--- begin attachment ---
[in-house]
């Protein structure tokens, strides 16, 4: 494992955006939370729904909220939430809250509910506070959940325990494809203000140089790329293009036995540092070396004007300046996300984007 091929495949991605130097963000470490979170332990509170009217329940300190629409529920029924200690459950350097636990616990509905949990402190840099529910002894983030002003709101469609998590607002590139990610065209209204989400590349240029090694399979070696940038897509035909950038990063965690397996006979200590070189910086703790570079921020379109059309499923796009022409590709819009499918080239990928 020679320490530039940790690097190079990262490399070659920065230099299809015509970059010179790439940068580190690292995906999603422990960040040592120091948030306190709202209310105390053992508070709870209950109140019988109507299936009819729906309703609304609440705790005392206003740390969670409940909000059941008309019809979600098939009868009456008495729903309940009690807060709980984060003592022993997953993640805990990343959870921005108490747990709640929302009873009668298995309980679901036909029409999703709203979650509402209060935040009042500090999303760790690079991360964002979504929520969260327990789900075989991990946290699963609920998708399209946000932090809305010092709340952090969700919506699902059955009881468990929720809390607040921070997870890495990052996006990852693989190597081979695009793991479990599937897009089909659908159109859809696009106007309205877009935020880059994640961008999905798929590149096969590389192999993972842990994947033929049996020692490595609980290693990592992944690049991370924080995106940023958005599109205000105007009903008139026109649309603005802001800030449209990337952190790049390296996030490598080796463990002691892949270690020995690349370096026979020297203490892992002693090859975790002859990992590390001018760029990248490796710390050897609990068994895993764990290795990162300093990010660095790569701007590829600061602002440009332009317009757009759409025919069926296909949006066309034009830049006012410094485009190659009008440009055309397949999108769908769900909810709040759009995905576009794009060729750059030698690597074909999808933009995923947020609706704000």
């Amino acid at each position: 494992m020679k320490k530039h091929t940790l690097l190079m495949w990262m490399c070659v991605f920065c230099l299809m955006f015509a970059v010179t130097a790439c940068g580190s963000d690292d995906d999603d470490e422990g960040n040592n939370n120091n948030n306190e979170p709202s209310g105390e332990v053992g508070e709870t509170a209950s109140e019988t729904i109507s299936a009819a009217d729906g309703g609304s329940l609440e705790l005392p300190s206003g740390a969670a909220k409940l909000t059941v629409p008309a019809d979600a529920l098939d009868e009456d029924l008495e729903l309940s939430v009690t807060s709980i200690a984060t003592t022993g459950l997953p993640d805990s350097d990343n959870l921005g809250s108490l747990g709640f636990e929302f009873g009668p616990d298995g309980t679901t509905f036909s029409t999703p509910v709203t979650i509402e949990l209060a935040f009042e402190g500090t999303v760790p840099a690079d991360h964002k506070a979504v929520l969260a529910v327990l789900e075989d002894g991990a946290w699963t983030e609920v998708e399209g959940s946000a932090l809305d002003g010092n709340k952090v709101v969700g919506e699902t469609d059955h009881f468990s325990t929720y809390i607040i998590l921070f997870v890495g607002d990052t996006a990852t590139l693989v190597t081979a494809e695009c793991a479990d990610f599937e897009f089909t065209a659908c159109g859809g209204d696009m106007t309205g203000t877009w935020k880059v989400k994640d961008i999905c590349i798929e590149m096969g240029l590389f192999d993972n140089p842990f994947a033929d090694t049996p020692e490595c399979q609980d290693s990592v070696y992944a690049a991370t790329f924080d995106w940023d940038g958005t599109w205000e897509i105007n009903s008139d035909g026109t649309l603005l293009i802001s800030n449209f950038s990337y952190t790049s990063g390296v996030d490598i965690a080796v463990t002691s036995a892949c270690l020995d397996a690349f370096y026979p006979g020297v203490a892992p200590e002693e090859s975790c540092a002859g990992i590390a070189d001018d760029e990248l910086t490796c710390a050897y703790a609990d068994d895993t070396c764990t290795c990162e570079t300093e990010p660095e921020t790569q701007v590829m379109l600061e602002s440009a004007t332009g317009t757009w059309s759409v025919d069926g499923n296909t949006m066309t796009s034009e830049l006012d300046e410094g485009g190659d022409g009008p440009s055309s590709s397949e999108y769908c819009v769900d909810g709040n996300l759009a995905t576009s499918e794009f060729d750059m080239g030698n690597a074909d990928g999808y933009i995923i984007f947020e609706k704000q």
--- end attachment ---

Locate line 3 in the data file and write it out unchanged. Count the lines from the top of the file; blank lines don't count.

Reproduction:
């Amino acid at each position: 494992m020679k320490k530039h091929t940790l690097l190079m495949w990262m490399c070659v991605f920065c230099l299809m955006f015509a970059v010179t130097a790439c940068g580190s963000d690292d995906d999603d470490e422990g960040n040592n939370n120091n948030n306190e979170p709202s209310g105390e332990v053992g508070e709870t509170a209950s109140e019988t729904i109507s299936a009819a009217d729906g309703g609304s329940l609440e705790l005392p300190s206003g740390a969670a909220k409940l909000t059941v629409p008309a019809d979600a529920l098939d009868e009456d029924l008495e729903l309940s939430v009690t807060s709980i200690a984060t003592t022993g459950l997953p993640d805990s350097d990343n959870l921005g809250s108490l747990g709640f636990e929302f009873g009668p616990d298995g309980t679901t509905f036909s029409t999703p509910v709203t979650i509402e949990l209060a935040f009042e402190g500090t999303v760790p840099a690079d991360h964002k506070a979504v929520l969260a529910v327990l789900e075989d002894g991990a946290w699963t983030e609920v998708e399209g959940s946000a932090l809305d002003g010092n709340k952090v709101v969700g919506e699902t469609d059955h009881f468990s325990t929720y809390i607040i998590l921070f997870v890495g607002d990052t996006a990852t590139l693989v190597t081979a494809e695009c793991a479990d990610f599937e897009f089909t065209a659908c159109g859809g209204d696009m106007t309205g203000t877009w935020k880059v989400k994640d961008i999905c590349i798929e590149m096969g240029l590389f192999d993972n140089p842990f994947a033929d090694t049996p020692e490595c399979q609980d290693s990592v070696y992944a690049a991370t790329f924080d995106w940023d940038g958005t599109w205000e897509i105007n009903s008139d035909g026109t649309l603005l293009i802001s800030n449209f950038s990337y952190t790049s990063g390296v996030d490598i965690a080796v463990t002691s036995a892949c270690l020995d397996a690349f370096y026979p006979g020297v203490a892992p200590e002693e090859s975790c540092a002859g990992i590390a070189d001018d760029e990248l910086t490796c710390a050897y703790a609990d068994d895993t070396c764990t290795c990162e570079t300093e990010p660095e921020t790569q701007v590829m379109l600061e602002s440009a004007t332009g317009t757009w059309s759409v025919d069926g499923n296909t949006m066309t796009s034009e830049l006012d300046e410094g485009g190659d022409g009008p440009s055309s590709s397949e999108y769908c819009v769900d909810g709040n996300l759009a995905t576009s499918e794009f060729d750059m080239g030698n690597a074909d990928g999808y933009i995923i984007f947020e609706k704000q």